Herman Melville claimed that there was no “single peaceful influence” that had “operated more potentially upon the whole broad world” of the 19th century as “the high and mighty business of whaling.” Melville was referring especially to the rapidly expanding knowledge of the Pacific and Arctic Oceans, and to the impact that American whalemen had on the people who lived in those regions. In 1851, the year Moby-Dick was published, more than 20,000 Americans were engaged in the whalefishery. On New Years Day of that year, 474 New Bedford-registered ships were engaged in long voyages; 135 ships departed from the port that year.
The impact of such a large influx of people on the indigenous communities and native ecological systems that they encountered was profound. Animals and organisms were transported from one place to another by the ships, and diseases were inadvertently introduced to native peoples who had no immunities or medicines to combat them. Euro-American technology, materials, alcohol, and weapons were introduced through trade. These factors, combined with zealous missionary activities, dramatically changed the economic and belief systems of native Pacific peoples. The indigenous residents of the Arctic experienced these same impacts and, in addition, were devastated by the whalers’ depletion of the whale, walrus, and seal populations that the residents depended on for subsistence.
New Bedforders first entered the Pacific in 1793, when the Rebecca rounded Cape Horn. By the early 1820s they were on the “Japan Grounds” of the western Pacific, and were beginning to make Hawaii the preeminent Pacific port-of-call. In 1852 more than 150 whaleships made a stop at Honolulu. Contact between Yankee whalemen and native people was intense, sometimes violent, though usually productive for the trade of both parties. Several thousand Polynesian men signed aboard New Bedford ships, with some of them returning to New Bedford. According to Melville, “Feegeeans, Togatabooans,” and other Pacific Islanders could be seen around the port with their “wild specimens of the whaling-craft.” In 1874 the King of Hawaii visited New Bedford, the place where so many of his own visitors had originated.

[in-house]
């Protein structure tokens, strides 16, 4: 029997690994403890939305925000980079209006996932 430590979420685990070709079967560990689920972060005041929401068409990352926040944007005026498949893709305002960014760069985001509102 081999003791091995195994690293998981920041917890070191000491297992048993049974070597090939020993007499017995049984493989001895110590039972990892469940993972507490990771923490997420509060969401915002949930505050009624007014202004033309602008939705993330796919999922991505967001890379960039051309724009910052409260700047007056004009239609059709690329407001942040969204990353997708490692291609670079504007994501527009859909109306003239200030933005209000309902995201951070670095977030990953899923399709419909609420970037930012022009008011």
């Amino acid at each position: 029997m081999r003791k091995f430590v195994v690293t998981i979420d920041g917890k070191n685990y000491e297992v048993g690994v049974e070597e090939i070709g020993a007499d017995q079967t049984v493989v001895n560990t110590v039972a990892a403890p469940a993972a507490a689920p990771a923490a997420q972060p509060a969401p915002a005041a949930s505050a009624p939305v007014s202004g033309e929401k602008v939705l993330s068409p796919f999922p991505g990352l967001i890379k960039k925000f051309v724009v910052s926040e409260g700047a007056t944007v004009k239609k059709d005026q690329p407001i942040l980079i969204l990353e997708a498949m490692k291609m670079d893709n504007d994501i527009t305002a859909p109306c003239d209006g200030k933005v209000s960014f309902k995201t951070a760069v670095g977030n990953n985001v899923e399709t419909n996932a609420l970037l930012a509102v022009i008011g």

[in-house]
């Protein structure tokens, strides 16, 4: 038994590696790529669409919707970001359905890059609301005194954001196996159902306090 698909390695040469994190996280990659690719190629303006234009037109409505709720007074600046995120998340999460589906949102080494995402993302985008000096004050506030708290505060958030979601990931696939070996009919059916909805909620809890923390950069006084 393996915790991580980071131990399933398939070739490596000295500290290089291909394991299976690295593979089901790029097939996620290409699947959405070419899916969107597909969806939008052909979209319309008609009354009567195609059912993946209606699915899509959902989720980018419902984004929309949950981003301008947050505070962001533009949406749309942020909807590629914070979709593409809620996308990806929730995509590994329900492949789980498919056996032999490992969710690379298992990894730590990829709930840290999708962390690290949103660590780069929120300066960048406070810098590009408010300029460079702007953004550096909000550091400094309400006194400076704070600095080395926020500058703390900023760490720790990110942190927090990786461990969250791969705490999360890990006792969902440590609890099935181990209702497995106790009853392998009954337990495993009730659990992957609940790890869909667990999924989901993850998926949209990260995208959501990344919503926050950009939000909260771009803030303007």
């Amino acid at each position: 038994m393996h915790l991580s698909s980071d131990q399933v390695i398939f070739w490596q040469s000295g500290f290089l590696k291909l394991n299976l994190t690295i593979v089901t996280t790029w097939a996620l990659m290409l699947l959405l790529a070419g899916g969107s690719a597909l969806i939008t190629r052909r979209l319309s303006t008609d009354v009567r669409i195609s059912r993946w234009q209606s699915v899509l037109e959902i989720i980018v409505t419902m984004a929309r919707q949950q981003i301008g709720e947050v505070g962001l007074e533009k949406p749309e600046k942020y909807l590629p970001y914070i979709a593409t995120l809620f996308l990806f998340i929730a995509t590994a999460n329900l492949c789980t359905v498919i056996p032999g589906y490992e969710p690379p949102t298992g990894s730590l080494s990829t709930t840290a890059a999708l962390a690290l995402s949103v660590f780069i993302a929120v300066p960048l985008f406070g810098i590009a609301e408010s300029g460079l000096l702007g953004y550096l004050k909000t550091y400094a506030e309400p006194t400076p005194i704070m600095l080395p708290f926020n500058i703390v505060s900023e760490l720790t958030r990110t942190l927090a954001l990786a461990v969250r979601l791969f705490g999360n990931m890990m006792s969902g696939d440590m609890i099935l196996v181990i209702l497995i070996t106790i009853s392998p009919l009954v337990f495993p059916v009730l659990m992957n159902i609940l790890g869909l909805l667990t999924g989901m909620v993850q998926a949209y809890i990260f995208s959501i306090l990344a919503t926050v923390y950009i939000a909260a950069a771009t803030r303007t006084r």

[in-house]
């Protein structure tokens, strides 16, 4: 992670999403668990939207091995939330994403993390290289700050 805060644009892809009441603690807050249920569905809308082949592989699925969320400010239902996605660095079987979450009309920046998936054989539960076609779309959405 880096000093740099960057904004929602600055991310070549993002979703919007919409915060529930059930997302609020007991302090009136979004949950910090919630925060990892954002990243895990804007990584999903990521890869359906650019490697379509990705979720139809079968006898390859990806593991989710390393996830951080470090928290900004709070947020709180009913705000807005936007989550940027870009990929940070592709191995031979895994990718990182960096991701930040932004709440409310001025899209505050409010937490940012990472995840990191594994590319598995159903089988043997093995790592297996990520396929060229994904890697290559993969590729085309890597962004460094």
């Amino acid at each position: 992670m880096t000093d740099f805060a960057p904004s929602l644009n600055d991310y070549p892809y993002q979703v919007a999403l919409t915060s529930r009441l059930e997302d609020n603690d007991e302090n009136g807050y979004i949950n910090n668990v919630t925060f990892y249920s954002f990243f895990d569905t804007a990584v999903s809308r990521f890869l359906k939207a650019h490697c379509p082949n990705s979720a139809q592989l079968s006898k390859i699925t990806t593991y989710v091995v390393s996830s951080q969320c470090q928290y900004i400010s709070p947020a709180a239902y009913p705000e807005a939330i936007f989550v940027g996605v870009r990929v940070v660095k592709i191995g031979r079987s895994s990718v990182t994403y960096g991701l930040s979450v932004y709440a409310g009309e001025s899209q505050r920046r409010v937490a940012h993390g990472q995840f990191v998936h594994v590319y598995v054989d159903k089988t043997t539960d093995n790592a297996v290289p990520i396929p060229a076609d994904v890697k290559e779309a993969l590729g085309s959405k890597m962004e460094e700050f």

In their search for whales, American sailors eventually covered the entire globe, in the process charting seas which had previously been unknown to all but the indigenous navigators. In the course of these voyages the sailors stopped at almost every island, looking to restock their supplies of food and fresh water, and even hiring new crew from native population. They brought along goods to trade for provisions and occasionally bartered as well for souvenirs that would document their experiences when they returned home. Today the artifacts that were collected by sailors—and the descriptions and drawings that they entered into their journals—are valued as representations of cultural practices that, in many cases, are greatly altered or extinct. Yankee whalemen were thus both documenting cultural changes and, unwittingly, contributing to them. The exchange of technological knowledge and trade goods did not go one way only. Yankee sailors depended on the good will and hospitality of the people they encountered along the way. In the Arctic disasters of the 1870’s, Yankee whalemen owed their survival to the local people of northern Alaska, who provided then with food and other support. Even in the best of times ships were always in need of fresh water, provisions, and firewood, and in the process of trading for these supplies the ships encountered new information on local waterways, stocks of fish and whales, and methods of catching them. Arctic and Northwest Coast Indian people, for instance, had toggling harpoon heads that might have inspired Lewis Temple’s invention.
Even though New Bedford’s 19th-century whaling technology died out in Massachusetts, it survived where it had been transplanted by foreign crewmen in the Azores and the Caribbean island of Bequia, and where elements of it were adopted by Alaskan Inupiat whalers in the Arctic.